It’s OK. Your local bartender probably doesn’t know either.
There are two ways you could have screwed this one up: Either you’re adding an extra “r” between the “a” and the “s,” or you’re pronouncing “pone” as one syllable or you’re doing both.
Not MAN-aze. You pronounce the “o” when you say “mayo,” so don’t forget it in the long-form version.
You’ve probably been placing the emphasis on the second syllable, but it’s actually on the third.
If you can’t say it right, you don’t deserve it.
Now you can confidently order your nee-SWAHZ salad.
Surprisingly, the last syllable is not pronounced like the French name Jean. It’s PAR-mə-zon. Also important: Never judge a person for how much they choose to put on their pasta.
If you live in America and aren’t an Italian chef or Gordon Ramsay, you’re probably saying this incorrectly. It’s PAH-stuh, not PAW-stah. Pretend you’re going to say “pat” to get the hang of this one.
This Vietnamese noodle dish does not rhyme with “yo.” It should sound like the beginning of a certain four-letter word.
38. Pommes frites
If you like your fries extra French, you order pohm-FREET.
Even the Canadians disagree on this one, but we’re standing by our research.
The best kind of shahr-KOO-tuhr-ee.
Impossible to figure out on your own.
Gordon Ramsay might look snooty as hell saying ree-SOT-toe on “MasterChef,” but he’s right. While the rest of us barbarians are going around saying ree-ZOH-toe, Ramsay knows not to use a “z” or long O sound in the second syllable.
Technically it’s SAH-keh if you want to pronounce it like they do in Japan.
This is why the English language is so damn frustrating. The “l” in “salmon” is silent. Why? Absolutely no reason.
There’s only one “r” in “sherbet.” And unless you’re under the age of 10, you really should have upgraded to sorbet by now.
There are multiple ways to get this wrong. Many people say TOOM-uh-rihk, while others mistakenly emphasize the second syllable and say ter-MARE-ik.
So yeah. All cleared up, right?
50. Worcestershire sauce
Easier solution: Just say Lea & Perrins.
51. Hors d’oeuvre
To save you ordering the “horses doovers,” let us whet your appetite with this little treat. It’s not as complicated as it looks.
With a big old Italian “eh” at the end (see “marscapone”)
And while you’re getting the habit, hereâ€™s provolone. Think about all the times cheese has made you happy! you could at least get its name right.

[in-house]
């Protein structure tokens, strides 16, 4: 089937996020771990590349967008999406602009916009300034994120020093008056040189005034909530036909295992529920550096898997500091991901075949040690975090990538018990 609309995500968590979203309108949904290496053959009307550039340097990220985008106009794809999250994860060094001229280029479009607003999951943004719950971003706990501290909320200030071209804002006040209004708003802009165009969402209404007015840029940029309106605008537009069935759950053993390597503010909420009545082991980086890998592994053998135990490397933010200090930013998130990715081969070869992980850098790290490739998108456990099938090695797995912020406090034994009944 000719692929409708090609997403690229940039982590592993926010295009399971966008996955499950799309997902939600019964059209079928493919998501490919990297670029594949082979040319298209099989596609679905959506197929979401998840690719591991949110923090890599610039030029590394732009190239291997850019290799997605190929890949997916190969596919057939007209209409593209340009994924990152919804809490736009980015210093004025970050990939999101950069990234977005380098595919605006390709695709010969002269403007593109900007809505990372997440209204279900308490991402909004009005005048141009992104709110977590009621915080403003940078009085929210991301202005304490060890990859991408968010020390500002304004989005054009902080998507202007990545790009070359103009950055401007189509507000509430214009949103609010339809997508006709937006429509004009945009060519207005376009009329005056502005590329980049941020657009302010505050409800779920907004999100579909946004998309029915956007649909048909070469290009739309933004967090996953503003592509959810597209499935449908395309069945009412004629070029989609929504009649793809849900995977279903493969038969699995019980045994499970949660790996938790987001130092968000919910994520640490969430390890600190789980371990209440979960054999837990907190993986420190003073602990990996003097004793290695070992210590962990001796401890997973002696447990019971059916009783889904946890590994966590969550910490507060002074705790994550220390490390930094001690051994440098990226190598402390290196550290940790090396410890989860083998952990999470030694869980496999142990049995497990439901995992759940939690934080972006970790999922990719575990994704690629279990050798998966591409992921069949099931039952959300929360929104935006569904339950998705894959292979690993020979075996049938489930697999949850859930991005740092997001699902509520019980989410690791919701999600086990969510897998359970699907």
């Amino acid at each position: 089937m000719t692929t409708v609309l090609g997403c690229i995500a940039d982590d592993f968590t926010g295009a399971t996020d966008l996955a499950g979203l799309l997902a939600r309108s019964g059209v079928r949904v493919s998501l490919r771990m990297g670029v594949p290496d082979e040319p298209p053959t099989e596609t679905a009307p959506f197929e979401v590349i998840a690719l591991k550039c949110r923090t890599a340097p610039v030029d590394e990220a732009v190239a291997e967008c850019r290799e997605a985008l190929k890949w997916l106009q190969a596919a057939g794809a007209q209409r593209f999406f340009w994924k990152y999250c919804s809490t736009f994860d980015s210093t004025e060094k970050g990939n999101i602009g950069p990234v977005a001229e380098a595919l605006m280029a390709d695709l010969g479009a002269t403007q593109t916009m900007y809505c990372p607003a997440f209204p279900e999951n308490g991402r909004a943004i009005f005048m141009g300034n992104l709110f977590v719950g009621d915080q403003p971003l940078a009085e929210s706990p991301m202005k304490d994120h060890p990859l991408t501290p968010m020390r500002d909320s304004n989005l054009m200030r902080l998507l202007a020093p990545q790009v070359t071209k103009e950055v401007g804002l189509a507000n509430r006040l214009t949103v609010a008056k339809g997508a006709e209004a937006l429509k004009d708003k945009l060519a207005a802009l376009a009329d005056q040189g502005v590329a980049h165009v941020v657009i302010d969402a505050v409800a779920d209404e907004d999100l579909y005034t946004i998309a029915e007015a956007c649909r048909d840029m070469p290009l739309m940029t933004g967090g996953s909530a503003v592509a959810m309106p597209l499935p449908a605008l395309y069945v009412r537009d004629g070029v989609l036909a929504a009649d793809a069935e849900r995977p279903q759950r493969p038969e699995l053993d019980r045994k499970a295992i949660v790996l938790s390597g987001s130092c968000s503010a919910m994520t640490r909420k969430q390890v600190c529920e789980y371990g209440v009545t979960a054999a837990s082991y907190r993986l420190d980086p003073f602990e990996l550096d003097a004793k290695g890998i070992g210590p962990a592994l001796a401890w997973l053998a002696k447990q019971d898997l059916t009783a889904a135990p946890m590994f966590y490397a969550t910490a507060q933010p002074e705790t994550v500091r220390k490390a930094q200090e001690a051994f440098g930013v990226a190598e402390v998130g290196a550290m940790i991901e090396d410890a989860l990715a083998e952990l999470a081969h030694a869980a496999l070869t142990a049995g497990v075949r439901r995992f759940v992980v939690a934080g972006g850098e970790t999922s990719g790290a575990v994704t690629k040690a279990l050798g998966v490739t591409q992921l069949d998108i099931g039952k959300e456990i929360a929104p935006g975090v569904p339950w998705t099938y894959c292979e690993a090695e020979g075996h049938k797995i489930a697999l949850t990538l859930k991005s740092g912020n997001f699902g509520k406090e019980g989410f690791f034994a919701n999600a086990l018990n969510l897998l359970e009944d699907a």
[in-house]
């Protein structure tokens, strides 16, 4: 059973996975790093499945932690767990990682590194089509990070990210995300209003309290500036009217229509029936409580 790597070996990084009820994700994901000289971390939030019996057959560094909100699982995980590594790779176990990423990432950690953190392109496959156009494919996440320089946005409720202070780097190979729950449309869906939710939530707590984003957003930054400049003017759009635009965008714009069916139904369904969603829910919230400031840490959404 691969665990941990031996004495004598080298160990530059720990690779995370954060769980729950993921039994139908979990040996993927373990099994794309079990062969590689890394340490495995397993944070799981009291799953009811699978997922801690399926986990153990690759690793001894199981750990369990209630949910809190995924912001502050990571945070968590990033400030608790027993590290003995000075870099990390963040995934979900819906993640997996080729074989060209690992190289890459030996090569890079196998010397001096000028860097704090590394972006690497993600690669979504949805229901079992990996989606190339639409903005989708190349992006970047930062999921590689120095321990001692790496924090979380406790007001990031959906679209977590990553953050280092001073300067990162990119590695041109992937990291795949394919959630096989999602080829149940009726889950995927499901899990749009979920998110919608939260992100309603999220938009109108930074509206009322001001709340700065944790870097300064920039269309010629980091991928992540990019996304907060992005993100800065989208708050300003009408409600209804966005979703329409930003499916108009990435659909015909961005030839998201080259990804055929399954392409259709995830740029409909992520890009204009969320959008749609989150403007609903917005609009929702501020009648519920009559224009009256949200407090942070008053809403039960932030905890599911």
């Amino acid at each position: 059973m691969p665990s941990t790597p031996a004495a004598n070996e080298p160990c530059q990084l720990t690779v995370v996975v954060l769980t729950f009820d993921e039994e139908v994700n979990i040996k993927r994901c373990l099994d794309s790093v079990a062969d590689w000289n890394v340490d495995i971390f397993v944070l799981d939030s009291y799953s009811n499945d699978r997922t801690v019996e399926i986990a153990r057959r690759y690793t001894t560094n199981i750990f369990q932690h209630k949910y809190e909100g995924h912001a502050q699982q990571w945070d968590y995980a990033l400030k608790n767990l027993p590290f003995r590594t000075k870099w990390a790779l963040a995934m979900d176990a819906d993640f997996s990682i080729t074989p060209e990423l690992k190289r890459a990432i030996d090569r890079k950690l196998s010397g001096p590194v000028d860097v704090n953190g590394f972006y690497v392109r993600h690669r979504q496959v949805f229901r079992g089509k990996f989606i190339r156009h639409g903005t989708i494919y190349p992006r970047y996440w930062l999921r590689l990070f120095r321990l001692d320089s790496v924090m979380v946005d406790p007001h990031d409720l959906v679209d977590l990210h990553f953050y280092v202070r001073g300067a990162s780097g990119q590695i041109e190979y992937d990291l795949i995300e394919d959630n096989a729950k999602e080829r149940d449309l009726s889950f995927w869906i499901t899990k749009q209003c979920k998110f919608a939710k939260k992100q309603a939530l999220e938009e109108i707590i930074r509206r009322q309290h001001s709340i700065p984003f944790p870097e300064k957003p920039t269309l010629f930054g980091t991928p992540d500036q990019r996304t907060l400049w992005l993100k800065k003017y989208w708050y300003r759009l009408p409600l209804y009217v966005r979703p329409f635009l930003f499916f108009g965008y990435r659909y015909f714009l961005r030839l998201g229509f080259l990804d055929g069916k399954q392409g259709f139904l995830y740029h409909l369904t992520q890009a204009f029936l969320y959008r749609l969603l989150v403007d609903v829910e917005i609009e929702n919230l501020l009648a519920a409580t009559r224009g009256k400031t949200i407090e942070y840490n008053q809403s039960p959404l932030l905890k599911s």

54. Dulce de leche
Found in various forms all over South and Central America. And in your kitchen too if you ask for it correctly.
You’ve been saying what now? Just be happy we no longer call it CrĂ¨me Vichyssoise GlacĂ©e.
Very popular in Brazil and an ingredient in your caipirinha (kye-peereen-yah). Try it again after a couple at the bar.
Not “Jallapeeno.” Please.
Traditionally call pachadi, the delicious condiment from the sub-continent certainly is worth the effort.
There’s only one “c” so it’s not “cheeny.”
It’s that final “e” again that insists on tripping up the American tongue.
This small, disk-shaped pasta has a name that means “little ears.” So listen up.
Although it means a garnish of almonds, it is not (as is often the case) spelled “almondine” either.
Not the way your friend says it. It’s not from Chile.
These jelly doughnuts are to be found in your local Polish bakery if you’re lucky enough to have one. And now you can ask for them with impunity.
You might just hate us for this one but your favorite Dutch cheese is actually pronounced “how-dah” after the city of its origin. We’ll quite understand if you ignore us.
Editor’s note: I have no idea why some people get so heated about word pronunciations, but please note that we do maintain the right to choose not to publish disrespectful and inappropriate comments. Please remember that even though the Internet has provided us with many ways to express ourselves “like the ability to anonymously comment on stories” we’re all people and deserve to be treated respectfully. Thank you.